Admiral fears Type 26 frigate costs could soar if build speed isn’t increased

Former defence secretary Sir Michael Fallon  started the computer-guided laser to'cut the first first piece of steel for HMS Glasgow, the first of three new frigates at Govan shipyard in Scotland last September
Former defence secretary Sir Michael Fallon started the computer-guided laser to'cut the first first piece of steel for HMS Glasgow, the first of three new frigates at Govan shipyard in Scotland last September
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WHITEHALL needs to step up the pace of building Britain’s new batch of frigates or risk costs spiralling, the UK’s former top sailor has warned

Admiral Lord Alan West has said he is ‘worried’ at the current build speed of the multi-billion pound Type 26s.

So far Britain has ordered three of the state-of-the-art frigates as part of a £3.7bn deal, with steel already having been cut on the first vessel.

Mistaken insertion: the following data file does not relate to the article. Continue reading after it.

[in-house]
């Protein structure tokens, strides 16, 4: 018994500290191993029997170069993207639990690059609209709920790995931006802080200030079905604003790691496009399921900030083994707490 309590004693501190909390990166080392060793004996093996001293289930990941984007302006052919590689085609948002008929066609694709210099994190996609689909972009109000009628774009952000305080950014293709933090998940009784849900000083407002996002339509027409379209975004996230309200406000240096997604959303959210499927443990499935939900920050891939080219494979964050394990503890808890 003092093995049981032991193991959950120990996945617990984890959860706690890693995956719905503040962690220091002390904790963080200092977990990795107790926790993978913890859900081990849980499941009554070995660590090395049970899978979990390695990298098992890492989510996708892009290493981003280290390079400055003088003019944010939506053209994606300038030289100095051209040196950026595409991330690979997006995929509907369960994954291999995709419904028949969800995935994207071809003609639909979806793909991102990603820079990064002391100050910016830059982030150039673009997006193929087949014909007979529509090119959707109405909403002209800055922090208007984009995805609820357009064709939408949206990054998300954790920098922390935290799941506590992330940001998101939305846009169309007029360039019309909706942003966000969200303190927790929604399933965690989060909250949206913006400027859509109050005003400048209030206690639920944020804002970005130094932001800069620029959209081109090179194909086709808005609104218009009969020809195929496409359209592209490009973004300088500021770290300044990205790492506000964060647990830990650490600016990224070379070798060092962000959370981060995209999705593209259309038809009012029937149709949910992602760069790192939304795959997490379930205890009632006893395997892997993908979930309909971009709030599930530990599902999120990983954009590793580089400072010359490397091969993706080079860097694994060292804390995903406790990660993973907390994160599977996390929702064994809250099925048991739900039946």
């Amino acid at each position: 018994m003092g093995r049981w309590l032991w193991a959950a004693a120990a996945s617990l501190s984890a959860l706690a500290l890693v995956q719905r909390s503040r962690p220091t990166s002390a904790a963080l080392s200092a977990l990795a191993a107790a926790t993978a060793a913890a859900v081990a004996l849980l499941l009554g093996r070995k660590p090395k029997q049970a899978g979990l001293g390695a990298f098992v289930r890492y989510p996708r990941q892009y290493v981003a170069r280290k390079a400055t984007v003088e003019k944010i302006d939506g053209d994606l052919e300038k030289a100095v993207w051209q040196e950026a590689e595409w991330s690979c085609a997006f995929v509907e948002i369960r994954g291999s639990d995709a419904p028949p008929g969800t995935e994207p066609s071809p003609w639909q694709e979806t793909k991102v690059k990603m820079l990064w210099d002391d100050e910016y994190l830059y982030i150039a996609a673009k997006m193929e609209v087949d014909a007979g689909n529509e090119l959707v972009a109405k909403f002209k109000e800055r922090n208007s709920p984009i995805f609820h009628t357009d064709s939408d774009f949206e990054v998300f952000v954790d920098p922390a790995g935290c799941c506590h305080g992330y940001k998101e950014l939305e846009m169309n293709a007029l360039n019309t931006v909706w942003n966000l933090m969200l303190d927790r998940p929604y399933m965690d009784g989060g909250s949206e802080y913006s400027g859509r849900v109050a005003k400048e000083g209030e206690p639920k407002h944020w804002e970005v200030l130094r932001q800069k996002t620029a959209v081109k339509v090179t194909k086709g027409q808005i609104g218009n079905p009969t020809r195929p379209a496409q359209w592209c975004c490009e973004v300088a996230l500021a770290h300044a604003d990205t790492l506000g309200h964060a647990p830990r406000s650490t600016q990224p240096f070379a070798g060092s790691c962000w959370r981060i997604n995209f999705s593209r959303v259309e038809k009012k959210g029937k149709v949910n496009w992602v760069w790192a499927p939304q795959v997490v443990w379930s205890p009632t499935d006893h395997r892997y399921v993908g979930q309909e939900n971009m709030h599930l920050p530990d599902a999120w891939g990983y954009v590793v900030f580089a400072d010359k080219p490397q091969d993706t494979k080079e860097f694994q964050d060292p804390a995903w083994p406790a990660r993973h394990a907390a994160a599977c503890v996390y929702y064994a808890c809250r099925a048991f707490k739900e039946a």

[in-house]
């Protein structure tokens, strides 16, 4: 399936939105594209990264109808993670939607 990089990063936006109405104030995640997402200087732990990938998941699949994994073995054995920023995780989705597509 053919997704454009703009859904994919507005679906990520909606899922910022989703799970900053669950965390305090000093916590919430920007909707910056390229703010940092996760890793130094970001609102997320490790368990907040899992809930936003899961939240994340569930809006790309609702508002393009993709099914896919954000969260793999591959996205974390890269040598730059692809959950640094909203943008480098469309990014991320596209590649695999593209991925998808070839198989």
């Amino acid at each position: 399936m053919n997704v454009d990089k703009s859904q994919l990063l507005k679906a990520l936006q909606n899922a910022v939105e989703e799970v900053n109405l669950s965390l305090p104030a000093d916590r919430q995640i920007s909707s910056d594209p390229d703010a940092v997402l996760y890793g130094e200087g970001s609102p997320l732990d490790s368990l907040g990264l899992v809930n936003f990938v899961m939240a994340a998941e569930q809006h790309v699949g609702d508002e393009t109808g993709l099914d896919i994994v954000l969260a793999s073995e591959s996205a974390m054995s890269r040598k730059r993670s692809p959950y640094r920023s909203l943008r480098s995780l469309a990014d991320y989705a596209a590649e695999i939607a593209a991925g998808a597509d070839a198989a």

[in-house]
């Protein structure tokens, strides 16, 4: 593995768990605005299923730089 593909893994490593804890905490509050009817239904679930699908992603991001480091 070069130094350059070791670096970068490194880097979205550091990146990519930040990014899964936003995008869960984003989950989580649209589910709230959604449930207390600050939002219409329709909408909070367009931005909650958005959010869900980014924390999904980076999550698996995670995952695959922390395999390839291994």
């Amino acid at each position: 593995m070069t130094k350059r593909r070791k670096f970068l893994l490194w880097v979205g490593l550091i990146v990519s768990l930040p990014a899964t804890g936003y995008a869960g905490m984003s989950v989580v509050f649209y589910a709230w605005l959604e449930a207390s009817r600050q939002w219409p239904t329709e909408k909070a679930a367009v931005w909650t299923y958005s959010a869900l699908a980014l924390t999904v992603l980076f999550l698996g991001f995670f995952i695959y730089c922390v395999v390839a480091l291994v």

However, Lord West said more urgency is needed in securing the work for the next five City-class warships.

If there isn’t a ‘steady drum beat’ of orders for UK shipyards, the Labour peer warned overall costs could soar, with delays blighting the project.

Lord West said: ‘The costs of these (ships) are getting ridiculously high, they take too long to build. What we need is a steady drum beat of orders because if you do that you start driving down costs, you get all the productivity bonuses – you get innovation.

‘The Type 23s for example, the last ones were rolling off at really good value. We could do that with the Type 26s – but not if you order three of them and take so long to do it.’

Once completed, the vessels will be the most advanced anti-submarine warfare frigates in the globe, replacing some of the 13 older Type 23 frigates, with the cheaper, less advanced Type 31e filling the void for the rest.

An MoD spokeswoman said: ‘The Type 26 is a cutting-edge warship that will bolster our world leading Royal Navy and protect our seas for generations to come.

‘We are confident the eight ships will be delivered as planned, with the contract for the first three ships already supporting 4,000 jobs across the UK and a second contract for the remaining five anti-submarine frigates set to be negotiated in the early 2020s.’